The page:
Apr 23, 2014
via Counterparties

A new wrinkle in activism

Hedge fund managers are getting back in the innovation game — or at least Bill Ackman is. Yesterday, Ackman announced that he and Valeant Pharmaceuticals were making a $50 billion hostile bid for Allergan, the maker of Botox. Ackman also announced that his hedge fund owns a 9.7% stake in Allergan. Allergan quickly did what the targets of hostile takeovers do and adopted a poison pill to keep any unapproved investor from owning more than 10% of its shares.

Steven Davidoff says the bid shows that activist investors are becoming “a ready arsenal of capital that can be used to aid hostile takeovers by corporations”. Valeant itself, Breakingviews’ Robert Cyran and Richard Beales say, “is essentially the creation of an activist hedge fund, ValueAct Capital, which set it on the path of serial deal-making”.

Apr 23, 2014
via Counterparties

A new wrinkle in activism

Hedge fund managers are getting back in the innovation game — or at least Bill Ackman is. Yesterday, Ackman announced that he and Valeant Pharmaceuticals were making a $50 billion hostile bid for Allergan, the maker of Botox. Ackman also announced that his hedge fund owns a 9.7% stake in Allergan. Allergan quickly did what the targets of hostile takeovers do and adopted a poison pill to keep any unapproved investor from owning more than 10% of its shares.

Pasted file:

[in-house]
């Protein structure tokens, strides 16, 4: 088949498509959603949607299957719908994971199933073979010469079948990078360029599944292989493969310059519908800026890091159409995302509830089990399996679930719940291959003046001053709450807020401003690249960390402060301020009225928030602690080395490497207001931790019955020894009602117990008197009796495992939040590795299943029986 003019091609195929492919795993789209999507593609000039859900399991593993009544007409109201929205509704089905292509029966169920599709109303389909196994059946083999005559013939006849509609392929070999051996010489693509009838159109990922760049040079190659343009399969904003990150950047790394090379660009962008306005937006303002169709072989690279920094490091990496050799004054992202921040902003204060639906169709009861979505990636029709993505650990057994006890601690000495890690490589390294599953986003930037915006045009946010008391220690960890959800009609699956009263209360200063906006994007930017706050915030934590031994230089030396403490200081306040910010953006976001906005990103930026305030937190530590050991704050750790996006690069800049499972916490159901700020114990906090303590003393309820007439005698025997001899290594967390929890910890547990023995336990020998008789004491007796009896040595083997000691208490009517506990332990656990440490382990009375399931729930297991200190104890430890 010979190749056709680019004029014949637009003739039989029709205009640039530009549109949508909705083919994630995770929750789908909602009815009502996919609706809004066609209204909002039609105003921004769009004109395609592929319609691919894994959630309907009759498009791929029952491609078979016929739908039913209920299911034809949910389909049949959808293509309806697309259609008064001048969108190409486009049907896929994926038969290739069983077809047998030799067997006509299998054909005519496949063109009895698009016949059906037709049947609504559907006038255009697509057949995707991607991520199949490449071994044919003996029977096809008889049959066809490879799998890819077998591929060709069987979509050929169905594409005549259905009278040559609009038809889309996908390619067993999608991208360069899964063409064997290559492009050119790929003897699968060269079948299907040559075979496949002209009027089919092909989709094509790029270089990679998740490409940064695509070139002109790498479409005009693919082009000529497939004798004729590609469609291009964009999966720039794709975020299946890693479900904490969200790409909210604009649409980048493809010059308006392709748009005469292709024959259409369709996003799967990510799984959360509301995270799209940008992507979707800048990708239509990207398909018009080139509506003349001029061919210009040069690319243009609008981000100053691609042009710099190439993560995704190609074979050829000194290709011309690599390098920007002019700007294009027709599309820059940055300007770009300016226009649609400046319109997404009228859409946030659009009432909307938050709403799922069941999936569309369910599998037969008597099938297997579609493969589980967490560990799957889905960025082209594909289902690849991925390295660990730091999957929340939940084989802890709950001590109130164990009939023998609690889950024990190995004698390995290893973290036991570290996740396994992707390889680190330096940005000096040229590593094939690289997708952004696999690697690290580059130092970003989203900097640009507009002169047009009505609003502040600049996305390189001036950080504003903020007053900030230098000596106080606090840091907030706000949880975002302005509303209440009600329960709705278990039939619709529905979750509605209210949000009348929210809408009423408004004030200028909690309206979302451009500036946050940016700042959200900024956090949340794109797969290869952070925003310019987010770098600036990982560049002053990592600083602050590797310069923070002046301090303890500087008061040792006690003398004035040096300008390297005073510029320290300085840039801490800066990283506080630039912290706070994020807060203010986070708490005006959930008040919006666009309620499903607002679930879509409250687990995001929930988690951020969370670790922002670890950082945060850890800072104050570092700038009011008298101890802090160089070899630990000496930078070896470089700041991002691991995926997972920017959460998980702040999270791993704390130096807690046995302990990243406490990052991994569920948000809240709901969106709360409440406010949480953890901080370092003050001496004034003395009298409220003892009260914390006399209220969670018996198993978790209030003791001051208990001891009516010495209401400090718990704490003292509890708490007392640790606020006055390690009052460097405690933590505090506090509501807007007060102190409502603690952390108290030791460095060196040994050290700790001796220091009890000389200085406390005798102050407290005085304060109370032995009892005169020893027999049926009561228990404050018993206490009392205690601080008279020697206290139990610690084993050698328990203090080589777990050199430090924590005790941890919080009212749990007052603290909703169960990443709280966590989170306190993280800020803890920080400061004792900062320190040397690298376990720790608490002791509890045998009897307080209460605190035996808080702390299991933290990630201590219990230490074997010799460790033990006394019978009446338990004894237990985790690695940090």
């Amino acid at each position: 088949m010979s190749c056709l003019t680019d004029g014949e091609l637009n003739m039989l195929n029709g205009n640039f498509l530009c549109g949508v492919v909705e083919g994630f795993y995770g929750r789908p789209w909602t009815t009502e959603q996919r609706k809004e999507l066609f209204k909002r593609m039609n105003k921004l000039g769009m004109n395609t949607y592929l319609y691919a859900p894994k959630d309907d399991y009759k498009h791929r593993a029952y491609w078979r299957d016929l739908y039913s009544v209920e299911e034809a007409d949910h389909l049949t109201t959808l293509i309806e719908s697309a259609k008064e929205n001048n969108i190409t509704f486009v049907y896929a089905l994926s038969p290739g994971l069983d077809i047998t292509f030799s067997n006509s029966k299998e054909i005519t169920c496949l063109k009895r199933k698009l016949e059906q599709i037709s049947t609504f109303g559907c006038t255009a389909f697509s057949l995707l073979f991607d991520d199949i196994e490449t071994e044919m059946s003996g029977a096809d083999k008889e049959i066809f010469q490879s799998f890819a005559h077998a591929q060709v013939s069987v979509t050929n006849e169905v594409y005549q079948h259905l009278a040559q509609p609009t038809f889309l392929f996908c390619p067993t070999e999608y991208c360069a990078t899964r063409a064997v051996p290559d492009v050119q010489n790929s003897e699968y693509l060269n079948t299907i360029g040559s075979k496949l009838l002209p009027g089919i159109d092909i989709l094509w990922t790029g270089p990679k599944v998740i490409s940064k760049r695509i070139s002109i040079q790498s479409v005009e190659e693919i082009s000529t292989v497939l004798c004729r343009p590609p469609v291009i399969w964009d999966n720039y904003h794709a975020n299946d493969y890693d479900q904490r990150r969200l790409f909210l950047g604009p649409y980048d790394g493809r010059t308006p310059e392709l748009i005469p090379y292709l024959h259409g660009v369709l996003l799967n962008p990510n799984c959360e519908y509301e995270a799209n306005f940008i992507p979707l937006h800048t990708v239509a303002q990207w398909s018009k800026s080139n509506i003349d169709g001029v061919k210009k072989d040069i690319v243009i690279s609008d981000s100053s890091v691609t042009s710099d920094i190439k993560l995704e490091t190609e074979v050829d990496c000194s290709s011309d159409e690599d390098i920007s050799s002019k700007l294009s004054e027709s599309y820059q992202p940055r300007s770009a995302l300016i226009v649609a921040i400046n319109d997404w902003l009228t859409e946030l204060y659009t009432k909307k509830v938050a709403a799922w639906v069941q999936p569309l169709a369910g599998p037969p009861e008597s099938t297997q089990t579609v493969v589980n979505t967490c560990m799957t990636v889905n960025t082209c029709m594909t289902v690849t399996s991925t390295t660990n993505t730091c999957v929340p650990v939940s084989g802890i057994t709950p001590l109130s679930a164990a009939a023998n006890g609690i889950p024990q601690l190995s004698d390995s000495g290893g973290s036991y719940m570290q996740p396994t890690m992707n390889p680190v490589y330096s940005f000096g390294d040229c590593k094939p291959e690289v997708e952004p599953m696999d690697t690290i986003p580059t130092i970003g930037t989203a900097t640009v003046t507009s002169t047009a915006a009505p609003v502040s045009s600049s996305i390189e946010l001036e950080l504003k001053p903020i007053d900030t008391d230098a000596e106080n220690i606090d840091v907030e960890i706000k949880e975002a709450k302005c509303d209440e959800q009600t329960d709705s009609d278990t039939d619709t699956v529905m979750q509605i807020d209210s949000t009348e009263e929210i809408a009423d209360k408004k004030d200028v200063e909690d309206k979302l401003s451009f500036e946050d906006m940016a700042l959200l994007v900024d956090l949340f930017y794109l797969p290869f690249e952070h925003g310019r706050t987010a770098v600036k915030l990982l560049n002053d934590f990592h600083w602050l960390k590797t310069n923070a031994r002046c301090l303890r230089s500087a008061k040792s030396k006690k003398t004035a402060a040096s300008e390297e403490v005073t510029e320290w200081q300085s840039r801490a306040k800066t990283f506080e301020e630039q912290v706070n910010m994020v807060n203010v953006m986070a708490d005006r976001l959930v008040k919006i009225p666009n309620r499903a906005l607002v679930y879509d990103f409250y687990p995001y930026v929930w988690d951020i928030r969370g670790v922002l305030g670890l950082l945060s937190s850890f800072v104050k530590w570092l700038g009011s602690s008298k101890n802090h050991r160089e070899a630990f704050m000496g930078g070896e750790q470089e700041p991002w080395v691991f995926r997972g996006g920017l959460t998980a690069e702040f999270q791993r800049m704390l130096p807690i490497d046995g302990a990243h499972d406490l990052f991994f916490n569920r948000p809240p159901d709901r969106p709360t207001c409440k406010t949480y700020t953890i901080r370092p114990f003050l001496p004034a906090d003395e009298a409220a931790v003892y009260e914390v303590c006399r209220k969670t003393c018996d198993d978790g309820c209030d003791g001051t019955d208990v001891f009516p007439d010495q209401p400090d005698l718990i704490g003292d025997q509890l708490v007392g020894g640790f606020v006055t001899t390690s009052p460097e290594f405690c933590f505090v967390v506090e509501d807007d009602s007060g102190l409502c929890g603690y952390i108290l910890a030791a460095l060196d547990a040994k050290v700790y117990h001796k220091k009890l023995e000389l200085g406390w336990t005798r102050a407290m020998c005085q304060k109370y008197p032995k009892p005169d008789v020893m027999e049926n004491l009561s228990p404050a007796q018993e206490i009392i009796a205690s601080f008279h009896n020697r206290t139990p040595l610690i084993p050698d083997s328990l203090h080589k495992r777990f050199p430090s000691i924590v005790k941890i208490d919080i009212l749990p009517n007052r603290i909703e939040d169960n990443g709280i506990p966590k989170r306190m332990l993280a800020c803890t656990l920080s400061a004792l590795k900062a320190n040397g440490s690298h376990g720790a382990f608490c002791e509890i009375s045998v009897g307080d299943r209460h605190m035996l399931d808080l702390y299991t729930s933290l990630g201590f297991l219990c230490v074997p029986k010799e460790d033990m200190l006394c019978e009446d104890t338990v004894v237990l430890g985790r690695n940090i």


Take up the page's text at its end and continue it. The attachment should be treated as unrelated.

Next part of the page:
Steven Davidoff says the bid shows that activist investors are becoming “a ready arsenal of capital that can be used to aid hostile takeovers by corporations”. Valeant itself, Breakingviews’ Robert Cyran and Richard Beales say, “is essentially the creation of an activist hedge fund, ValueAct Capital, which set it on the path of serial deal-making”.

Apr 23, 2014
via Counterparties

A new wrinkle in activism

Hedge fund managers are getting back in the innovation game — or at least Bill Ackman is. Yesterday, Ackman announced that he and Valeant Pharmaceuticals were making a $50 billion hostile bid for Allergan, the maker of Botox. Ackman also announced that his hedge fund owns a 9.7% stake in Allergan. Allergan quickly did what the targets of hostile takeovers do and adopted a poison pill to keep any unapproved investor from owning more than 10% of its shares.

Steven Davidoff says the bid shows that activist investors are becoming “a ready arsenal of capital that can be used to aid hostile takeovers by corporations”. Valeant itself, Breakingviews’ Robert Cyran and Richard Beales say, “is essentially the creation of an activist hedge fund, ValueAct Capital, which set it on the path of serial deal-making”.